Dates: December 15 – 18
Official website: Kasuga Wakamiya Onmatsuri (Japanese only)
6. Sekino Boroichi
The most famous festival held in December in Tokyo’s Nerima Ward, is Sekino Boroichi. Held over two days from December 9 to 10 each year, approximately 300 stalls line the streets around the local Honryuji Temple on the days of the festival. “Boro” means “tattered clothes” in Japanese, and the festival is said to have been named in this way due to the fact that rags and old clothes were sold in this area back in the day. Enjoy a stroll through the lively festival area while savoring some tasty winter foods such as motsu nabe and oden to stay warm.
Dates: December 9 – 10
7. Ito Onsen Winter Fireworks and Yosakoi Festival
Firework displays are often associated with summer in Japan, but even in winter these spectacular events can be enjoyed in various places. Ito City in Shizuoka Prefecture, famous for its hot springs, hosts a firework display every winter, which attracts many spectators. Around Christmas, a Yosakoi dance is carried out, and visitors can watch the performance against the backdrop of glittering fireworks lighting up the night sky.
Date: December 22
8. Akutai Festival
In Kasama City, Ibaraki Prefecture, a very peculiar festival is held every year. The Akutai Festival is also known as “the swearing festival”, and for good reason since this particular festival is full of abusive language. At first shout, you might think that the locals are fighting with each other, but that’s not the case. Instead, they are walking behind people known as tengu, who are practicing silence and hence will just proceed silently without talking back, no matter what is said. As the tengu make offerings to the 16 temples along their way, the festival participants will start fighting each other to get to the offerings first, since it’s said that whoever gets their hand on them first, will have a happy life. The Akutai Festival is indeed a very unusual one, and well worth seeing.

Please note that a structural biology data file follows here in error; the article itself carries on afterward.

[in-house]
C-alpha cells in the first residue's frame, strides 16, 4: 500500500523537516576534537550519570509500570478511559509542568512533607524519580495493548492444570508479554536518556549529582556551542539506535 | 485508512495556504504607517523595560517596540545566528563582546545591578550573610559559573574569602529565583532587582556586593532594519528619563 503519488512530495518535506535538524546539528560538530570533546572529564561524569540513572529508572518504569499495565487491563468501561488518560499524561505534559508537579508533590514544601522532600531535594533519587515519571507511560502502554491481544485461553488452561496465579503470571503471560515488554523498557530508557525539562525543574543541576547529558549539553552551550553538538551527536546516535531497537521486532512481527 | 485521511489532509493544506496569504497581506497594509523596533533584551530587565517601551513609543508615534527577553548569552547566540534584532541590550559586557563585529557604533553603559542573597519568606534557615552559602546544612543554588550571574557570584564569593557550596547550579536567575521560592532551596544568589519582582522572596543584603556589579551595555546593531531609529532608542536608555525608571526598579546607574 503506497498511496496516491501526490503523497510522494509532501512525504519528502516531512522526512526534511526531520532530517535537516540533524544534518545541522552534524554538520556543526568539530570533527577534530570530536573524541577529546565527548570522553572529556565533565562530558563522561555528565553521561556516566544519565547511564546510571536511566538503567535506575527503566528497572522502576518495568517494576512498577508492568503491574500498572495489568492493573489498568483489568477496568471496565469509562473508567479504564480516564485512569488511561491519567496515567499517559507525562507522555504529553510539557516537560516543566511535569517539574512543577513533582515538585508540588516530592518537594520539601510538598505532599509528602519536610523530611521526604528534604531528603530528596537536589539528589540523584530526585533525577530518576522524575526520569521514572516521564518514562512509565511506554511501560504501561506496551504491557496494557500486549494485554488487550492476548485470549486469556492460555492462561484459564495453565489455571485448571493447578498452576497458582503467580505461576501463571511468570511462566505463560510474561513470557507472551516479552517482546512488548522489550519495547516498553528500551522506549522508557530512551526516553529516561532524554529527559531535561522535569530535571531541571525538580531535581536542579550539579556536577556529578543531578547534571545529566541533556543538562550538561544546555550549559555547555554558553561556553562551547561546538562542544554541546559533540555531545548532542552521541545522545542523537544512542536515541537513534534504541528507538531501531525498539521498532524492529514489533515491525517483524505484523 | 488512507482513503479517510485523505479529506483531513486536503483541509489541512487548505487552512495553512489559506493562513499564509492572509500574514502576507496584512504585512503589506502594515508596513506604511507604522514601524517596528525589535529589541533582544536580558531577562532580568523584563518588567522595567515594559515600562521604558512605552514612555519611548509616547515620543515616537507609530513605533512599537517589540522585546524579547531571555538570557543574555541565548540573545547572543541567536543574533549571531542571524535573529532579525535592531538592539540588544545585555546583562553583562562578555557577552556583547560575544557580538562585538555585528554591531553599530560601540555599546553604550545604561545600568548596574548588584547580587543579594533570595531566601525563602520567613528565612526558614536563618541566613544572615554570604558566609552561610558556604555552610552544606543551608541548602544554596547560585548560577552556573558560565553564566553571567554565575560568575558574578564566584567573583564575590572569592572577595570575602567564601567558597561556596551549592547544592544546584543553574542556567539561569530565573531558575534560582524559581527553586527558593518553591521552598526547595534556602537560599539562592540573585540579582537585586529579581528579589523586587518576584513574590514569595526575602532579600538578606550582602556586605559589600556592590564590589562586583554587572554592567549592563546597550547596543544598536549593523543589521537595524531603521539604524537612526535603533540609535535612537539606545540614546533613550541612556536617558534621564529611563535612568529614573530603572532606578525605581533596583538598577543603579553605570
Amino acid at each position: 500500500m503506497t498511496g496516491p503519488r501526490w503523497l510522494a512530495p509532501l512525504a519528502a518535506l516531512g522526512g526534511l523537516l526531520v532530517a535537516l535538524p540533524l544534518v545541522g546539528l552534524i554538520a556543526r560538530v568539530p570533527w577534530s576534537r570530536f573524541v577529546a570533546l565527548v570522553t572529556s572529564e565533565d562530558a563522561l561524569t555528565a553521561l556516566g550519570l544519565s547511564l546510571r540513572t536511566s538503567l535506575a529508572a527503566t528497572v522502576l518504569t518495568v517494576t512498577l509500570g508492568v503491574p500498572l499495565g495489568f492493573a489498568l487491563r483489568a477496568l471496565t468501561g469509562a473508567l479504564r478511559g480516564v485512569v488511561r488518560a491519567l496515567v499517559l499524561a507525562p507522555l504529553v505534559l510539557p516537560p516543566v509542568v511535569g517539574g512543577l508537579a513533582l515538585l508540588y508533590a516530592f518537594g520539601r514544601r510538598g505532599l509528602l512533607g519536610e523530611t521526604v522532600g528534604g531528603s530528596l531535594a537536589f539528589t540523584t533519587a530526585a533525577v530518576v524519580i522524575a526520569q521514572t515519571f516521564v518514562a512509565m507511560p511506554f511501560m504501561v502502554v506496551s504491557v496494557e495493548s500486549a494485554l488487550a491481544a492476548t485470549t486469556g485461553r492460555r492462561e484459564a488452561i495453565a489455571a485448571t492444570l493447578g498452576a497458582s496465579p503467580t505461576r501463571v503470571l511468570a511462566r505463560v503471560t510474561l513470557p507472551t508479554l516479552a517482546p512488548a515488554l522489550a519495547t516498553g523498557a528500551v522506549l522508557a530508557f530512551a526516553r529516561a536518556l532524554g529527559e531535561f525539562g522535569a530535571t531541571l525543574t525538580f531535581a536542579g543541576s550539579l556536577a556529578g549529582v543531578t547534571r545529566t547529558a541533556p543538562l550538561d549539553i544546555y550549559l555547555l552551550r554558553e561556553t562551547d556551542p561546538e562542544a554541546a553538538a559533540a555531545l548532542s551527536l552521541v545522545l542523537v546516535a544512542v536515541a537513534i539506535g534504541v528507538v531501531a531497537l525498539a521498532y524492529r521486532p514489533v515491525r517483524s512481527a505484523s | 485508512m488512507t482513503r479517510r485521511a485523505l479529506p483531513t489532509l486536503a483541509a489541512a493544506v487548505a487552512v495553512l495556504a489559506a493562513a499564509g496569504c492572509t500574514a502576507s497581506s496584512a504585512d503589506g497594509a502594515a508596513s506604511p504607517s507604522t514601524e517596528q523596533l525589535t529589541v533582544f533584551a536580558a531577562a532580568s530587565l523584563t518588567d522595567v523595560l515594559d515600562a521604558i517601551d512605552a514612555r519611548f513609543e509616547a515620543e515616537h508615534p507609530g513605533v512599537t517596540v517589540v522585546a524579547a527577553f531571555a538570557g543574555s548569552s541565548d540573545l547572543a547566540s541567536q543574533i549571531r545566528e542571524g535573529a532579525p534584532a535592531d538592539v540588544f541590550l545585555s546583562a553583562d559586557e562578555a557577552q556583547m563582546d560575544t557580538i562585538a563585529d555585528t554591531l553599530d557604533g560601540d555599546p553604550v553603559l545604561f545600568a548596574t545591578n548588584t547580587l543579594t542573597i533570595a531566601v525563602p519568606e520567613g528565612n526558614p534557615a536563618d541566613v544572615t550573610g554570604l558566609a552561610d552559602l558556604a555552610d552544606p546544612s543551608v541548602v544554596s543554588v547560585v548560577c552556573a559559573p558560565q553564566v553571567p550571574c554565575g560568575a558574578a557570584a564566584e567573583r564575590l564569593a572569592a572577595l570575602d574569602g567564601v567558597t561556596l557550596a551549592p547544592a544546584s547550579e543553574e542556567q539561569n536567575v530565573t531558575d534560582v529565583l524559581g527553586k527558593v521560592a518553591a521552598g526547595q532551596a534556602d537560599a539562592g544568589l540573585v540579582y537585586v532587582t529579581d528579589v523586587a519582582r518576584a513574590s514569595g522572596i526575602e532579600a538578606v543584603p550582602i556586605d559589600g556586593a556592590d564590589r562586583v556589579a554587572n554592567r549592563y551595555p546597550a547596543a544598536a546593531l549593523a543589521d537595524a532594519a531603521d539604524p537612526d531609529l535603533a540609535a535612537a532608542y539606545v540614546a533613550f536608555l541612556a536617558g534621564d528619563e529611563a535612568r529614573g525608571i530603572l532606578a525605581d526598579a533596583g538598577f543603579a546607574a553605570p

Date: December 17
9. Echizen Coast Daffodil Festival
Echizen in Fukui Prefecture is known for its delicious Echizen crab, but it is also famous for its beautifully blooming daffodils. In fact, Echizen is one of the places with the most daffodils in Japan, along with Awaji Island and the Boso Peninsula in Chiba Prefecture. Daffodils are designated as the flower of Fukui Prefecture and Echizen City, truly a local symbol of the area. The Echizen Coast Daffodil Festival, which begins in mid-December every year, is full of events related to this much-loved flower. There are also events where visitors can get their hands on some of the beautiful daffodils, and a free bus that tours the festival area.
10. Daikon-Daki Festival
In December, many temples in Kyoto have daikon-daki events, but the most famous one is held at Daihoonji Temple. It is said that you will receive good health by eating the daikon-daki dish, and the gentle flavor and warmth are a perfect match for the cold season.
Dates: December 7 – 8
Which of these 10 exciting festivals will you be visiting during your winter trip to Japan? In recent years, many festivals have been canceled due to the covid-19, so make sure to check the official websites for the latest information. When visiting Japan in December, you can enjoy Christmas-related events and gorgeous illumination displays, but don’t miss out on a more traditional experience by adding one of these fun festivals to your itinerary!